Priscilla Lynch: Are we about to see Dublin emergency units downgraded?
We're used to Health Minister's Leo Varadkar's forthrightness and have-a-go approach by now.
He hasn't shirked away from budget overruns or trolley lists. His emergency department (ED) task force, despite fears it might be just a talking shop, recently published a well-received report and Leo secured a package with increased funding for nursing home beds, as well as new step down beds.
Now many observers are wondering if Leo could have the bottle for the most radical suggestion in this area - rationalising the EDs (once known as A&E units) in the capital. It's long been seen as a 'no no' politically but now the whispers are gathering pace that it may come to pass.
On the face of it, this sounds like a mad suggestion. We are just emerging from the worst ED crisis in the HSE's history, with record-breaking numbers of patients on trolleys and delayed discharges.
Furthermore, yesterday it was revealed that the HSE overspent its budget by almost €25m in January, with EDs exceptionally busy during the month.
In excess of 3,500 patients spent more than 24 hours in EDs during January. St Vincent's, Beaumont, Naas and Connolly hospitals were the worst for such delays.
Sure how could we consider downgrading any of Dublin's EDs when they cannot cope currently?
Quite the opposite. Many feel that restructuring Dublin's EDs to play on each hospital's strengths - some would be major trauma centres or specialise in certain treatments, while others could have daytime only services - would mean patients spend less time on trolleys and experience less surgery cancellations.
This would, it's argued, lead to a more efficient, and cheaper, ED service in the long term.
The first CEO of the HSE, Prof Brendan Drumm, was in favour of rationalising Dublin's EDs. He told me, after he left his post, that it was a hot potato politically despite Dublin being out of step with other similar sized EU cities in terms of the number of EDs we have operating round-the-clock.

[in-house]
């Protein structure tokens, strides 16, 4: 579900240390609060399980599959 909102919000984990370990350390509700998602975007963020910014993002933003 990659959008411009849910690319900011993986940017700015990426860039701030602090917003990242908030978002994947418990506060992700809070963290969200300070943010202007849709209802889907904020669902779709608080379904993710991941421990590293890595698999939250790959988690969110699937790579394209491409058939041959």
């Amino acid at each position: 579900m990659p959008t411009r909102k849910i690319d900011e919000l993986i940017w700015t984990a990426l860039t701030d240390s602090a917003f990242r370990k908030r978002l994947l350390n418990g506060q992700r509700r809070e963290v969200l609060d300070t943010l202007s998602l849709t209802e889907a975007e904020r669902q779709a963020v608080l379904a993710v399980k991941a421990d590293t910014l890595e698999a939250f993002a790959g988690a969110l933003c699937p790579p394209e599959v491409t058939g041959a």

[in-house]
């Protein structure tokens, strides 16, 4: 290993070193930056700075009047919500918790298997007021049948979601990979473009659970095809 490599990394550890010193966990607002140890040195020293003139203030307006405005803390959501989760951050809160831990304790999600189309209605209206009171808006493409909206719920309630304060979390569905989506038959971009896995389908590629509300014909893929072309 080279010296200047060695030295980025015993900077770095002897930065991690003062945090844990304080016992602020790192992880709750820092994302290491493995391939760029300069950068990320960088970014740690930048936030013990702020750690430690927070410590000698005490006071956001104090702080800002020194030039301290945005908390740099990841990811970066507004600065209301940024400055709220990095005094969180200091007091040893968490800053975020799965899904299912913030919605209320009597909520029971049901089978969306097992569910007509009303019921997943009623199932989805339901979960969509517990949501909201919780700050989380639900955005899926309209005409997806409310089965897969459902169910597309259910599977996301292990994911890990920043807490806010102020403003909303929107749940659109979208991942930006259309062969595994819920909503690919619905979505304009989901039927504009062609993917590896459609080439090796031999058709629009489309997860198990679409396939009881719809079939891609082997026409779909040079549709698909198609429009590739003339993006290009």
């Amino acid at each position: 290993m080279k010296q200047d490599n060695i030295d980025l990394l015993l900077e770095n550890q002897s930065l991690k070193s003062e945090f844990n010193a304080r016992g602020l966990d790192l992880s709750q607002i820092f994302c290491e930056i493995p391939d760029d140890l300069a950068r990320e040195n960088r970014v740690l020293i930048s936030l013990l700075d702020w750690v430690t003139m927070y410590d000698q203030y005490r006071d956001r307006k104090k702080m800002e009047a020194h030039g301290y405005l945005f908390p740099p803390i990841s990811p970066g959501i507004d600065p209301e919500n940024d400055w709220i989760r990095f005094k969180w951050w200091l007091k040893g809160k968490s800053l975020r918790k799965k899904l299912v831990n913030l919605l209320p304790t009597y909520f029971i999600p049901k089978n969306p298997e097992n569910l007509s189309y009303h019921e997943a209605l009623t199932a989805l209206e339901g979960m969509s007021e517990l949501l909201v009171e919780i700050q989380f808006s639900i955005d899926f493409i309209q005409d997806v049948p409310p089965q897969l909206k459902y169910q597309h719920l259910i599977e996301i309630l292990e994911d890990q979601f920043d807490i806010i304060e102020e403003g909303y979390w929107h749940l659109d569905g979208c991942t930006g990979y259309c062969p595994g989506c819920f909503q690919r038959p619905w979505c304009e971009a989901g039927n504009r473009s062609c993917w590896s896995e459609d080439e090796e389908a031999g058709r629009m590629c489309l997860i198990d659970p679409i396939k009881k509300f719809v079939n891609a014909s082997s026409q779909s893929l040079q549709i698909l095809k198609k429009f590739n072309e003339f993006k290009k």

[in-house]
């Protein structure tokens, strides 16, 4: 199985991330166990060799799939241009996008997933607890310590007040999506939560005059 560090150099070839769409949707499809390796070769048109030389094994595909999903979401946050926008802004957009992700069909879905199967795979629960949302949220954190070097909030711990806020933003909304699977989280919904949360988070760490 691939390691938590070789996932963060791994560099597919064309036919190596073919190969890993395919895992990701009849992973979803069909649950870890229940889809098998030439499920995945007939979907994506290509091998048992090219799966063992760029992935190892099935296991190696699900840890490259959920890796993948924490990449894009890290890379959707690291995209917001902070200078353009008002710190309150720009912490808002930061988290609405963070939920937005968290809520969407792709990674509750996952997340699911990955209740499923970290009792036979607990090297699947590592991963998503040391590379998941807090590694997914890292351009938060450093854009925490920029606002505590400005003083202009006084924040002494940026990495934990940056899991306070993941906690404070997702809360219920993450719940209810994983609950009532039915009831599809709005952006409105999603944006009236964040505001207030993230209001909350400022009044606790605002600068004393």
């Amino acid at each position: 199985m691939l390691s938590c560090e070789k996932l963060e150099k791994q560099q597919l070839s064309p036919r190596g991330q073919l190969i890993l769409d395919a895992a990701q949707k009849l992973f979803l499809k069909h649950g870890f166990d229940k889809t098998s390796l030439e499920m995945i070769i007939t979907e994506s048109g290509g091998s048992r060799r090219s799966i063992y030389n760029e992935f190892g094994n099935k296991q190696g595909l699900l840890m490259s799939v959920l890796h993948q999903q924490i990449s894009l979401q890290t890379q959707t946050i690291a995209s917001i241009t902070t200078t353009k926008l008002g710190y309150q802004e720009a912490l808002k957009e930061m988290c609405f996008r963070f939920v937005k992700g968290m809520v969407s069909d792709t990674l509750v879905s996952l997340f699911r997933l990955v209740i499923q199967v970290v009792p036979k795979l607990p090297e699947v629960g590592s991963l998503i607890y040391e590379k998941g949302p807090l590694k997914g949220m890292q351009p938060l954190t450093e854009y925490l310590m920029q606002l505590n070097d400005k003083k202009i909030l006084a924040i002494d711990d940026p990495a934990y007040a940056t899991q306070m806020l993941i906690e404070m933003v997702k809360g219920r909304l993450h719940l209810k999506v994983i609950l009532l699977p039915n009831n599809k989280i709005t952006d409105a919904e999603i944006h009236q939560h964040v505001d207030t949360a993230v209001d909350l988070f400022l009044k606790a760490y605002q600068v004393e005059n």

Back in 2009 it was reported that the HSE was reviewing the need for 24-hour cover in its adult and three paediatric EDs in Dublin and three adult EDs in Cork city.
Cork has since seen its EDs successfully reconfigured, but Dublin was left alone.
Last year again it was reported Dublin's EDs were being examined but there have been no published reports or plans to date. There has been no appetite to embark on a war around the issue of downgrading some Dublin EDs but there is a realisation now that things need to change.
If Dublin's EDs are to be "reconfigured" (as the HSE likes to put it), this needs to be done in a very careful, well planned way. This should not be the way reconfiguration usually happens in the HSE - for example Limerick has become overburdened after taking on overnight ED services from Nenagh and Ennis.
One would assume that one of the city centre located EDs would be likely to have its opening hours reduced.
Geographically Tallaght, Beaumont and Blanchardstown serve large populations outside of the city limits and in adjoining counties. However, Beaumont Hospital's long-running ED problems have been well publicised, so would it fare better to have the pressure of a 24-hour ED removed?
Plus it was announced last week that the Rotunda Maternity Hospital will now likely move to Connolly, which would be a sweetener if some services were to be downgraded at the latter, particularly as Connolly is in the Health Minister's and Tanaiste's constituency, with an election nearing.
Of course, all this is just speculation at this point. However, I recently spoke to former Minister of Health Mary Harney, who it turns out is a big fan of the current Minister. She described him as tough and courageous and believes he is doing a good job.
High praise indeed from a former General of Angola. Does it mean Leo might be the one to finally dig out the reports on downgrading some Dublin EDs, make the recommendations public and maybe even implement them?